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Joseph William Lincoln Parmley (January 12, 1861 – December 12, 1940) was a pioneer and early developer of the north central region of South Dakota during its early statehood. He is considered the "Father of the Yellowstone Trail," and is today memorialized by the J. W. Parmley Historical Home and Parmley Western Land Office museums in Ipswich, South Dakota.

Life and family

Joseph William Lincoln Parmley was born January 12, 1861 in Mifflin, Wisconsin to parents originally from Durham County, England. His father was also named Joseph Parmley. His mother, Jane Ashton Parmley, died when he was seventeen. He had a brother, John Pearson Parmley, and a sister, Sarah Tamar Parmley. In Wisconsin, he attended school at Platteview Normal in Platteville, and also Lawrence College at Appleton.

On October 13, 1887, he married Melissa Baker, who was also of English descent and grew up in Wisconsin. They had three children: Loren, Irene, and Bernice, who died before she was two of scarlet fever. J. W. Parmley died on December 12, 1940.

Pioneer of Edmunds County, South Dakota

In spring 1883 J. W. Parmley, aged 22 years and fresh out of college, arrived at Aberdeen, which was the end of the railroad line in what was then Dakota Territory. After walking 40 miles further west, he and two other pioneers who arrived at the same time staked out claims at the center of what would become Edmunds County, South Dakota. The pioneers named their settlement "Roscoe," after noted senator Roscoe Conkling, and built a large tent. This tent, which they named the Cottonade Hotel (J. W. Parmley was the cook), served to attract later pioneers travelling through the country on their way to further west settlements along the Missouri River: Le Beau, Rugstad, and Mobridge. The county was officially organized in summer 1883 as "a great wave of settlement spread over the east half of the county … The prairie was often barren as it had been burned off. [The settlers] had to buy their supplies in Aberdeen, a three day trip."

County and state official

Parmley's first taste of public life came immediately once Edmunds County was organized and the territorial superintendent, General William Henry Harrison Beadle, appointed him superintendent of schools. Parmley met many settlers while making visits to every school scattered across the county, and "his personable character and educational background were quickly recognized." This burgeoning network may have led to his political ambitions. He also eventually served Edmunds County as Register of Deeds, County Clerk, and County Judge.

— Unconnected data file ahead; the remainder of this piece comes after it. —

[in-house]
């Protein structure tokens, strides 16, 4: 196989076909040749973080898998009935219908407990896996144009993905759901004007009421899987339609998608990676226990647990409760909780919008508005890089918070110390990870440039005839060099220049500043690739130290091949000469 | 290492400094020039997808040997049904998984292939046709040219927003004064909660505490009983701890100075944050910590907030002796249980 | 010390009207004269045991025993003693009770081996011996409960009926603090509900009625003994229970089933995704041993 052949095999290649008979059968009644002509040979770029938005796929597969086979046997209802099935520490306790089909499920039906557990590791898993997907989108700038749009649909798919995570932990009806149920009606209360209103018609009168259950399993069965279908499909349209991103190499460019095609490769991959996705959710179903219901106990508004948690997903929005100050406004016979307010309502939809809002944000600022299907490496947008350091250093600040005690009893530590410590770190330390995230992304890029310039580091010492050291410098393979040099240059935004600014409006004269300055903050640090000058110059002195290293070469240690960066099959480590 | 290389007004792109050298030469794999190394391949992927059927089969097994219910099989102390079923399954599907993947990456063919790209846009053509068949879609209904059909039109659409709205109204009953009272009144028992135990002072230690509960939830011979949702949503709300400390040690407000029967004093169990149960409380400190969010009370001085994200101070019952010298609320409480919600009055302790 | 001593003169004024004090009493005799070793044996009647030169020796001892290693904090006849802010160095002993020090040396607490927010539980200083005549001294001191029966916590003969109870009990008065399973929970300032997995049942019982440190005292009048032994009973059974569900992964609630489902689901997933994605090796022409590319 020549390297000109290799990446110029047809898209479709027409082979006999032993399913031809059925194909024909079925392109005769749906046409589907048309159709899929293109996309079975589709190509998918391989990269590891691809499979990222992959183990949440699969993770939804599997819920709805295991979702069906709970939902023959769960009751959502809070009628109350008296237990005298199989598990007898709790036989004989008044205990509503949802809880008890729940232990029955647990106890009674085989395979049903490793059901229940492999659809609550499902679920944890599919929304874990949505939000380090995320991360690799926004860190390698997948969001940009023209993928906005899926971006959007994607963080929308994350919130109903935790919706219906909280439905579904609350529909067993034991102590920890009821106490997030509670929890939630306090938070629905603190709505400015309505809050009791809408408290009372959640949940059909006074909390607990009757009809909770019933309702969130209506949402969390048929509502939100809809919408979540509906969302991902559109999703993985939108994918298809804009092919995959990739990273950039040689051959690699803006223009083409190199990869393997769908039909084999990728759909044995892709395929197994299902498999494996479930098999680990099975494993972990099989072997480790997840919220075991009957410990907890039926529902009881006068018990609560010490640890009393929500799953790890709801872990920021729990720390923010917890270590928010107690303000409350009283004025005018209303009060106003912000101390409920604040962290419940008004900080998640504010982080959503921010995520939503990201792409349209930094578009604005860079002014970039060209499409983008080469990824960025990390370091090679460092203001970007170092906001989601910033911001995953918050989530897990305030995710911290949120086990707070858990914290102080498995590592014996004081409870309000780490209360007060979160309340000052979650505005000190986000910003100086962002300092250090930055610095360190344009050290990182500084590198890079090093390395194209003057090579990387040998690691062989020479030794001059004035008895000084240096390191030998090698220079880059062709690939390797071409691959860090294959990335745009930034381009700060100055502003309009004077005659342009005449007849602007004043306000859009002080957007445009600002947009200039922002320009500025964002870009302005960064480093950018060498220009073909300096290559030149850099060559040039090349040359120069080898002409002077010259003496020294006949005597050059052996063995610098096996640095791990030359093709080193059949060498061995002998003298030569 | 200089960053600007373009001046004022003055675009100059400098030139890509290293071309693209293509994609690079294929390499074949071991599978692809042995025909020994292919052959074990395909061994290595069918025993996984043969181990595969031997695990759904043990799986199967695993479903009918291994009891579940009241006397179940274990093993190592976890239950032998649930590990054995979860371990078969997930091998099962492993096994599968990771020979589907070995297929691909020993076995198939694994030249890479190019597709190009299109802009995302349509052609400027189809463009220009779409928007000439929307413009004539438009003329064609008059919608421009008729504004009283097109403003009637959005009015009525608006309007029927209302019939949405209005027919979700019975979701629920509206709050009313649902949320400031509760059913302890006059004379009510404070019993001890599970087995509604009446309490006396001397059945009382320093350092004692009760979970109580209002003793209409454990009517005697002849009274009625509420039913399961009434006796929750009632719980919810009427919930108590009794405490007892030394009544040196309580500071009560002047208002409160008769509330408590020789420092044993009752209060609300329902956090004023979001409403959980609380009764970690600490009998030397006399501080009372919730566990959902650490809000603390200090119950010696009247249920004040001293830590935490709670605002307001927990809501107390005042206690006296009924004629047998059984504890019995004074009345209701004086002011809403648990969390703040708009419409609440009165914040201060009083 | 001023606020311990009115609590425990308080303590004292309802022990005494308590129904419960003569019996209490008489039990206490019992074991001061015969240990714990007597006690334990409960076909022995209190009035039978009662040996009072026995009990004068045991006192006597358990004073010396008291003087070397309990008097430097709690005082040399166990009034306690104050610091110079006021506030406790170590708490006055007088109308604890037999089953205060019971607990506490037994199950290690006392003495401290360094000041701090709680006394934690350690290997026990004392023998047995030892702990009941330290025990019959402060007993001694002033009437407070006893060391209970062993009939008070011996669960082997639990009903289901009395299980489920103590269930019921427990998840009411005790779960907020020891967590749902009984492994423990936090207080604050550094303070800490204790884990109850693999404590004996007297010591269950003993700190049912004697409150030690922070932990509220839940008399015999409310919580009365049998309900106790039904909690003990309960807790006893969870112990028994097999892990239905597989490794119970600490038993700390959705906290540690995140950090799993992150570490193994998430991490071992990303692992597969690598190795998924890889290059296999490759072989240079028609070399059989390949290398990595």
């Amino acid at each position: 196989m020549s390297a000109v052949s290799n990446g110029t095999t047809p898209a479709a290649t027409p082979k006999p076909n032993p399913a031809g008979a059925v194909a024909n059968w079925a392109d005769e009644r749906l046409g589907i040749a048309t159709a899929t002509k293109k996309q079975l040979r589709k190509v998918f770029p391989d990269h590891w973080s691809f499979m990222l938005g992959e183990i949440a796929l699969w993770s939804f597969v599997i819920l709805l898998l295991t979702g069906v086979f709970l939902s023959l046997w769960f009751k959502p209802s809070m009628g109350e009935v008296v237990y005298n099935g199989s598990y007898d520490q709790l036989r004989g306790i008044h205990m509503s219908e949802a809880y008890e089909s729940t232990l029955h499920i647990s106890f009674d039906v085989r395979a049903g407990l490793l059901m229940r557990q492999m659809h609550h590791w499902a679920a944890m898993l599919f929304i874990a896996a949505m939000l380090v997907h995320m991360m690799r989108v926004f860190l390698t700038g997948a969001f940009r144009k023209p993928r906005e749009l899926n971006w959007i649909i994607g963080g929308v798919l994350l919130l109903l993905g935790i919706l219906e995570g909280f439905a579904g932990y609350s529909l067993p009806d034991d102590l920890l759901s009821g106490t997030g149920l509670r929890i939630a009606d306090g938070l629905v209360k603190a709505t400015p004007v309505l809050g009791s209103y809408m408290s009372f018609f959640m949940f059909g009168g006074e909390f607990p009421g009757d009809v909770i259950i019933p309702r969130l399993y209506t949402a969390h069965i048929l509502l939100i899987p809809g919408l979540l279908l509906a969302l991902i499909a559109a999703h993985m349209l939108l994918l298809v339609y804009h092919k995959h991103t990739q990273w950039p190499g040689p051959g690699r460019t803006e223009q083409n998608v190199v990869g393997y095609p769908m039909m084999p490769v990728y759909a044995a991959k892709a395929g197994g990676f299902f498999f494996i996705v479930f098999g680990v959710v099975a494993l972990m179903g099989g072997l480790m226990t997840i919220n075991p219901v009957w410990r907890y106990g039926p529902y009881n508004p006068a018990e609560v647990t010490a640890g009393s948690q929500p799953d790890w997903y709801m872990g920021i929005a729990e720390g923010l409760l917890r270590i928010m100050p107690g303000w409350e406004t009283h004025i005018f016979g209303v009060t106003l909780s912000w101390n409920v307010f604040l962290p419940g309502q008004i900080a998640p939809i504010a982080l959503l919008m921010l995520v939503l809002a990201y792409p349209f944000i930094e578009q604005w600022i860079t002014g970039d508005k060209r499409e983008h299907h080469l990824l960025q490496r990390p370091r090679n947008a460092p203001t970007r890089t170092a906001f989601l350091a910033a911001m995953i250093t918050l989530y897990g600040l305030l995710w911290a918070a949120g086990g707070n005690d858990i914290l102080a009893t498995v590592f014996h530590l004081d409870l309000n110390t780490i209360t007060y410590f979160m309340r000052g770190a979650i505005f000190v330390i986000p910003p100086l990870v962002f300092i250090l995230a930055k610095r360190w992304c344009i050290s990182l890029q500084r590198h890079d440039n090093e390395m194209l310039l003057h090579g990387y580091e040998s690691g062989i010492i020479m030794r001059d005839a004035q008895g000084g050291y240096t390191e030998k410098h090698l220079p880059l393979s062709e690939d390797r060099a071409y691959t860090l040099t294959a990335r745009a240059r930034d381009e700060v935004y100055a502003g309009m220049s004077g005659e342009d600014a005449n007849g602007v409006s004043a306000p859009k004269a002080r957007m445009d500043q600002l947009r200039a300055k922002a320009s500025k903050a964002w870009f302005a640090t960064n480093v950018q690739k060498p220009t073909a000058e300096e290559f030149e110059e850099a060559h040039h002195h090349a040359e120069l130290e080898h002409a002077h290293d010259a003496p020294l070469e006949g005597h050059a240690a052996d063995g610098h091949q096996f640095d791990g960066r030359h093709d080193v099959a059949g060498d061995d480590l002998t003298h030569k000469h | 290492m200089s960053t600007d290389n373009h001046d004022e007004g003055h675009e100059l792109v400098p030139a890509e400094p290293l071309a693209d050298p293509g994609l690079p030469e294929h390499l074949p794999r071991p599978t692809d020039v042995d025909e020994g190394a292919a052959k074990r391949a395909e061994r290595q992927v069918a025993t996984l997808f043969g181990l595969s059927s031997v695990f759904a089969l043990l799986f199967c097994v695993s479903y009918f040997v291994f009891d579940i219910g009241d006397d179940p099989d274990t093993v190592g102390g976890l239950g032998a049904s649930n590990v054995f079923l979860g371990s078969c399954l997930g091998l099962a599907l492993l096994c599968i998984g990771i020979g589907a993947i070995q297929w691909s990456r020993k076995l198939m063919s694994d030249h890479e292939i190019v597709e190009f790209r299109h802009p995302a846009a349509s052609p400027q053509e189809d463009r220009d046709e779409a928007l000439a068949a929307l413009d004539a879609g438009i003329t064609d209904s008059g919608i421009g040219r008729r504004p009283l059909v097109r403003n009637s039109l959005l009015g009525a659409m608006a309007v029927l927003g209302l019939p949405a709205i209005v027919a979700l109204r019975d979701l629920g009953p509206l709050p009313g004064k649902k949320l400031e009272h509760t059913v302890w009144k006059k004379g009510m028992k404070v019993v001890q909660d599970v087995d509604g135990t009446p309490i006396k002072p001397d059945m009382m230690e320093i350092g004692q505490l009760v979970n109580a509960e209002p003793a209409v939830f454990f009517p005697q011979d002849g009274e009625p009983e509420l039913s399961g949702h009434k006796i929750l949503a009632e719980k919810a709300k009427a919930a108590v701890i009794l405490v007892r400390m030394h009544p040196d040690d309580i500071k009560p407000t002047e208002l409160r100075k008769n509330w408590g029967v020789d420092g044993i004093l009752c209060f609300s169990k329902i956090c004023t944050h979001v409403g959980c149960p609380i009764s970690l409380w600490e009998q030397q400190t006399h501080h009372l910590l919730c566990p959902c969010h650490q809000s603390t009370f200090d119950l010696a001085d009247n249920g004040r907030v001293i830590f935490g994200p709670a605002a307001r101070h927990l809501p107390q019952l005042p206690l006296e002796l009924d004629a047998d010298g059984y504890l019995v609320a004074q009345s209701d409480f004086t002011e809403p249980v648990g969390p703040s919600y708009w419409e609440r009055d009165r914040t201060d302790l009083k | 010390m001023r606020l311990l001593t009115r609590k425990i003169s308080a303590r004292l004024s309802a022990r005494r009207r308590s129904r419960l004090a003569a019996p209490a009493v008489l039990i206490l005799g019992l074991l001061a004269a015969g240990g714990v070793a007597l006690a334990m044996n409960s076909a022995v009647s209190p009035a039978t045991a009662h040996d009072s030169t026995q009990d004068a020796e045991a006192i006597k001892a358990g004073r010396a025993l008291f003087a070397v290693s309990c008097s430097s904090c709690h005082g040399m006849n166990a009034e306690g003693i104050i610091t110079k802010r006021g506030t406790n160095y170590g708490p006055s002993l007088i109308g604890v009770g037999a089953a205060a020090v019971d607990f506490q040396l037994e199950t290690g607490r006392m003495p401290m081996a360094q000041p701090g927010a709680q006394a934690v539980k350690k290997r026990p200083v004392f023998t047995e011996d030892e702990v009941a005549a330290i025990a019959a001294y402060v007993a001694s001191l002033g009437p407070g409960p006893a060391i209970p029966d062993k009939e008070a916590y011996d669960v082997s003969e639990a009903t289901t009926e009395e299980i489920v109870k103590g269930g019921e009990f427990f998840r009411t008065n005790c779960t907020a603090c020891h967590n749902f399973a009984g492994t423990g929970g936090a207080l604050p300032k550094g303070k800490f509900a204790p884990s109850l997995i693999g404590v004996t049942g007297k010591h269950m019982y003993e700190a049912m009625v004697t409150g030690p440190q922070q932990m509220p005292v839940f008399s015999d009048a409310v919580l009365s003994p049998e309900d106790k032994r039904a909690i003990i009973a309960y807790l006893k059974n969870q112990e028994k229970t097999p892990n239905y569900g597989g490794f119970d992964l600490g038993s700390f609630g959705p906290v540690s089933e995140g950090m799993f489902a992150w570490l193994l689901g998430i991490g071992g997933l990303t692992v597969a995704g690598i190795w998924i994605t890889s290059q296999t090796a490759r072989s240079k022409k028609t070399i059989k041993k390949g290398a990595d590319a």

J. W. Parmley passed the South Dakota bar examination in 1887, was twice elected to the South Dakota House of Representatives in 1905 and 1907, and ran for U.S. Congress as a Republican but was ultimately beaten by the popular incumbent from Aberdeen, Royal Johnson. He was nominated to various state commissions, boards, or representative positions by seven different governors, including his post as South Dakota Highway Commissioner in 1925 and a nomination to the Board of Regents in 1933.

Economic developer

The great passion of Parmley's life, for which he is still most remembered today, was road building, and it is why he is still known as the "Father of the Yellowstone Trail."

In 1905, Parmley purchased his first car, and his grandson Joe Trotzig later recalled, "He always had at least two cars during his prosperous years." In 1907, his first attempt at road policy was undertaken with a bill in the state legislature to have road work named the responsibility of county commissioners, but the bill was literally laughed at by other legislators, and defeated. Nonetheless, J. W. Parmley and other area businessmen felt the need for a good road between Ipswich, SD and Aberdeen to spur economic development. In 1910, Parmley organized a caravan to travel from Aberdeen to Mobridge - rough country with hills and sloughs. But from that first path, Parmley expanded the idea farther to encompass the entire region between Minneapolis and Yellowstone Park, then ultimately "a good road from Plymouth Rock to Puget Sound."

The first conference to organize the Yellowstone Trail was held in 1912, and Parmley was elected president of the Yellowstone Trail Association. The association members, community leaders from towns all across Minnesota and South Dakota and later other states as well, acted to advocate tax dollars for road infrastructure and encourage motorists, who were a new breed in America at that time, to go through their towns on their way to Yellowstone Park. By 1916, the trail had its slogan and J. W. Parmley was among those who physically stenciled its markers - a yellow circle with a black arrow pointing the way - on rocks and utility poles along the track used by motorists. It was America's first coast to coast highway though the upper tier of states, and the roads that carried the Yellowstone Trail now carry many route markings, including, in places U.S. Highway 10 and 12, interstate 90 and 94 and many others. The final segment of this highway was hard surfaced in 1950.